By Kate Farrish
Six nursing homes have been cited by the state Department of Public Health (DPH) for lapses in care, including two cases in which residents died.
DPH fined Hancock Hall in Danbury $10,000 in August in connection with three incidents, including the case of a resident who died in June from complications due to a head injury caused by a fall out of a lift, the state citation said.
Four days before the death, the resident was kicking and punching two nurse’s aides who were moving the person in the lift, the citation said. A clip on the lift pad came undone and the resident slipped out of the sling and onto the floor and sustained a head injury. A review found that the aides should have stopped the lift and notified a nurse when the person became combative. The citation said the aides also used the wrong-sized lift pad.
The fine also covered an incident in January 2018 in which a resident broke a bone in the back after falling out of a recliner, the citation said. The citation said the home did not conduct a thorough investigation of the fall.
The third case involved a resident who was given an overdose of insulin in May and was hospitalized with tremors, weakness, a headache and low blood sugar, the citation said. The resident recovered. A registered nurse who administered the overdose did so because he did not carefully check the insulin label against medical records, the citation said.
Jennifer Malone-Seixas, the administrator at Hancock Hall, said that she was unable to comment on the citation due to privacy concerns but wrote, “Hancock Hall remains committed to providing the highest quality care for our residents.’’
Branford Hills Health Care Center was fined $3,000 in October 2017 in connection with a September 2017 incident in which nurses failed to initiate CPR promptly when a resident with schizophrenia and depression was found unresponsive. The resident’s head was covered with a plastic bag, the DPH citation said.
The citation said a licensed practical nurse and an RN failed to initiate CPR immediately. The LPN said that she didn’t know if she should touch the resident because it was an apparent suicide, and the RN directed the other nurse to start CPR only after calling 911 and a supervisor, the citation said.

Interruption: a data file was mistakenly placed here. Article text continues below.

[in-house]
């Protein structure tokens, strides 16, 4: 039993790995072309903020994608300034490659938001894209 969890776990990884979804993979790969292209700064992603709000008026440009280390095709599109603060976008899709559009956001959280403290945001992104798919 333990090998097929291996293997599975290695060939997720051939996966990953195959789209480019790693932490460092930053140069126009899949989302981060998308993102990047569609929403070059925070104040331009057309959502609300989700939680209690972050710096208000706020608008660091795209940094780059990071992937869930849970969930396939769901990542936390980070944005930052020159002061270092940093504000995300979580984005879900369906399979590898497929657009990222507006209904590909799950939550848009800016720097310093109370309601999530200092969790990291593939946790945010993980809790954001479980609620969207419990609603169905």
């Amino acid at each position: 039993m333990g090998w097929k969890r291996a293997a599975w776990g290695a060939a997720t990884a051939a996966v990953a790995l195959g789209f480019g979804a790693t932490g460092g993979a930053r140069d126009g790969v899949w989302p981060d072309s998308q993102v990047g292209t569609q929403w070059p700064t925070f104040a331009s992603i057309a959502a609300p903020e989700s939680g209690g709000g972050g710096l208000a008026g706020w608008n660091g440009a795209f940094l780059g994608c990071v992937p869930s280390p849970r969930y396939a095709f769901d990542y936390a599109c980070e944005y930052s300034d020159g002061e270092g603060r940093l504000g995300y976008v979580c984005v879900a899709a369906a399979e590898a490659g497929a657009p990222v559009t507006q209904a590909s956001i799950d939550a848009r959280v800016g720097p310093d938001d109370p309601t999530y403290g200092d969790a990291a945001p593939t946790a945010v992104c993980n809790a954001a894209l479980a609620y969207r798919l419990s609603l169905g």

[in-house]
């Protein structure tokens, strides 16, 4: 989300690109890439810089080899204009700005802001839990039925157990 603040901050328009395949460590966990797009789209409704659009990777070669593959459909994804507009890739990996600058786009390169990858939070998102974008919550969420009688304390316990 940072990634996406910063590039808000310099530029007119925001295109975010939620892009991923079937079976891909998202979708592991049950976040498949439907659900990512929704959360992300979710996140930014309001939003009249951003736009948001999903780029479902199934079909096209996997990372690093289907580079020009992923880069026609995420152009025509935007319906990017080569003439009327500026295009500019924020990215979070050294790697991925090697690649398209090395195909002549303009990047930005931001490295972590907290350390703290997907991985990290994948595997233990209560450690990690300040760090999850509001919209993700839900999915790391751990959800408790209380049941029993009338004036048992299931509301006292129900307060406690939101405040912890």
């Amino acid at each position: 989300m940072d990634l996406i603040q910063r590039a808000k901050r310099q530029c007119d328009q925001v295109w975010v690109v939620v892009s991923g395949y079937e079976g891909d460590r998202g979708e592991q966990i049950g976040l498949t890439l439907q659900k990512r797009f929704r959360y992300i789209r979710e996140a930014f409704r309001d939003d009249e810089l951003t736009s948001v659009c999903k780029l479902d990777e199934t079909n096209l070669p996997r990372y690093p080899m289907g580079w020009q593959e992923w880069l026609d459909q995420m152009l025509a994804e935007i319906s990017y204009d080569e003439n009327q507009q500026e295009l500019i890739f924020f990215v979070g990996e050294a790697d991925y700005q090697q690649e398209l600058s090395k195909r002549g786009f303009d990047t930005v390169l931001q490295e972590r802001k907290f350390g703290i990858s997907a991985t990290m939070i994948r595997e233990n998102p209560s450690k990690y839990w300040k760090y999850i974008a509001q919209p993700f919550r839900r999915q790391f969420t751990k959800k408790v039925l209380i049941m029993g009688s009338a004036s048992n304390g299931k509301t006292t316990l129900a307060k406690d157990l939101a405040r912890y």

Janet Woxland, the administrator at Branford Hills, said the home was saddened by the passing of the resident and places a high priority on safety, but it disputes DPH’s findings.
“The facility asserts that this was an unavoidable event, and we disagree with the state’s findings,’’ she wrote. “The resident’s sister visited our facility and thanked the staff for the love and individualized care that the resident was given over the past 7 years.”
Greentree Manor Nursing and Rehabilitation Center in Waterford was fined $9,660 in August in connection with its handling of a resident in July who repeatedly made suicidal comments, a DPH citation said.
The resident was not harmed, but the citation said that the home did not begin checking the resident every 15 minutes until two days after a doctor had ordered the staff to do so. The citation also said a knife was left in front of the resident in a dining room, where a nurse’s aide failed to closely watch the resident, as ordered. An RN wrote in a note that she had notified a supervisor about the resident’s suicidal comments immediately but actually didn’t tell the supervisor for nearly two hours, the citation said.
Ted Vinci, Greentree’s administrator, said that he could not comment on the incident due to resident confidentiality. He added that the facility was found by DPH to be in “substantial compliance” with state regulations.
The state fined Apple Rehab Watertown $3,060 in June in connection with a January 2018 fall in which a quadriplegic resident sustained a skull fracture, a DPH citation said.
A nurse’s aide was transferring the resident into a wheelchair when the person’s legs spasmed and the wheelchair tipped over backwards, the citation said. The resident fell to the floor and was hospitalized in intensive care with a head injury, the citation said. The nurse’s aide said she should have had another staff member help her move the resident, the citation said.
After the incident, the staff was retrained and required to sign off that they understand the home’s policies, John Anantharaj, the vice president for clinical services at Apple Rehab, said.
“Apple Rehab prides itself on providing individualized care to our loved ones,’’ he said. “An immediate education [was held] for staff to further excel the quality of care, correct the DPH findings and prevent future occurrences.”
In August, the Bridgeport Health Care Center was cited in connection with a resident with diabetes who was hospitalized in October of 2017 with sepsis, high levels of potassium in the blood and renal failure, the citation said.
An RN could not provide documentation that showed that the resident’s hydration levels had been assessed in the month before the resident’s hospitalization, the citation said. The home was fined $1. DPH spokeswoman Elizabeth Conklin said the agency imposes a $1 fine when a facility is in receivership.
The home’s administrator did not respond to requests for comment.
In August, DPH also cited Rosegarden Health & Rehabilitation Center in Waterbury because several residents were seen without identification bracelets on their wrists, as is required, so that nurses can check IDs before giving out medication, the citation said. Three residents told state inspectors that they weren’t given ID bracelets or had gone without them for some time, the citation said. The home was fined $1. Rosegarden Health closed in October, Conklin said.
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